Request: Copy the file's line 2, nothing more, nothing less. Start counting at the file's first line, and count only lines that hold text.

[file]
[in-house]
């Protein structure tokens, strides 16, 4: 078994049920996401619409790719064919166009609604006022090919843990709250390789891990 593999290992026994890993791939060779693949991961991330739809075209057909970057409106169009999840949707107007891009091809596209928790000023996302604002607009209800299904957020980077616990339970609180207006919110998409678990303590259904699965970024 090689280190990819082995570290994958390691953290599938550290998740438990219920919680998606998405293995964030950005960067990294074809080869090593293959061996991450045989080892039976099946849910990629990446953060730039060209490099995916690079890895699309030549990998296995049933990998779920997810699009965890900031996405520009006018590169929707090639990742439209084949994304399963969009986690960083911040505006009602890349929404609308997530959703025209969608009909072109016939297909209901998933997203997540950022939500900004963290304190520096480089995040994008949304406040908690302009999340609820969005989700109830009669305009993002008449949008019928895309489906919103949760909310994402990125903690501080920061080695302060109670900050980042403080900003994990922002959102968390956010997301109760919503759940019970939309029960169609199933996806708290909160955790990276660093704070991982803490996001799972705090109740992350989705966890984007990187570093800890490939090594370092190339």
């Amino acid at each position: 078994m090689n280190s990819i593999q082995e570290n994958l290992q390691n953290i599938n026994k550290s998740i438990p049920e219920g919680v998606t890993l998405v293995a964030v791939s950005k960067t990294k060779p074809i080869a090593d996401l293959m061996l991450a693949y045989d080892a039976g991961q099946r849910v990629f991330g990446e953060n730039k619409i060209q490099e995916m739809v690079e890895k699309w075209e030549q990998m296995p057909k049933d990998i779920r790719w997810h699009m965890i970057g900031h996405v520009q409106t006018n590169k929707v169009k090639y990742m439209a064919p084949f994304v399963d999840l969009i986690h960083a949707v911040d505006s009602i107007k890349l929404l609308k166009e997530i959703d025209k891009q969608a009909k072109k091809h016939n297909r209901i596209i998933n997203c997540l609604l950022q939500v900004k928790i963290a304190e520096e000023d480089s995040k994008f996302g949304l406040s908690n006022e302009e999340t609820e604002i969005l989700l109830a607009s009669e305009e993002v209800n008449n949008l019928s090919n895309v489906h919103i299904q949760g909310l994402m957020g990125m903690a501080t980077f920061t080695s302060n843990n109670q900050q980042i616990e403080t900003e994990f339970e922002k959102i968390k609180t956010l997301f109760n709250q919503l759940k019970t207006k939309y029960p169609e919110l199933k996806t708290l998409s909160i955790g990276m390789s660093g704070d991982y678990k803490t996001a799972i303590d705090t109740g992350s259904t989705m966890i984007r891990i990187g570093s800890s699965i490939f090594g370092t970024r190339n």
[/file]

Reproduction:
């Protein structure tokens, strides 16, 4: 078994049920996401619409790719064919166009609604006022090919843990709250390789891990 593999290992026994890993791939060779693949991961991330739809075209057909970057409106169009999840949707107007891009091809596209928790000023996302604002607009209800299904957020980077616990339970609180207006919110998409678990303590259904699965970024 090689280190990819082995570290994958390691953290599938550290998740438990219920919680998606998405293995964030950005960067990294074809080869090593293959061996991450045989080892039976099946849910990629990446953060730039060209490099995916690079890895699309030549990998296995049933990998779920997810699009965890900031996405520009006018590169929707090639990742439209084949994304399963969009986690960083911040505006009602890349929404609308997530959703025209969608009909072109016939297909209901998933997203997540950022939500900004963290304190520096480089995040994008949304406040908690302009999340609820969005989700109830009669305009993002008449949008019928895309489906919103949760909310994402990125903690501080920061080695302060109670900050980042403080900003994990922002959102968390956010997301109760919503759940019970939309029960169609199933996806708290909160955790990276660093704070991982803490996001799972705090109740992350989705966890984007990187570093800890490939090594370092190339």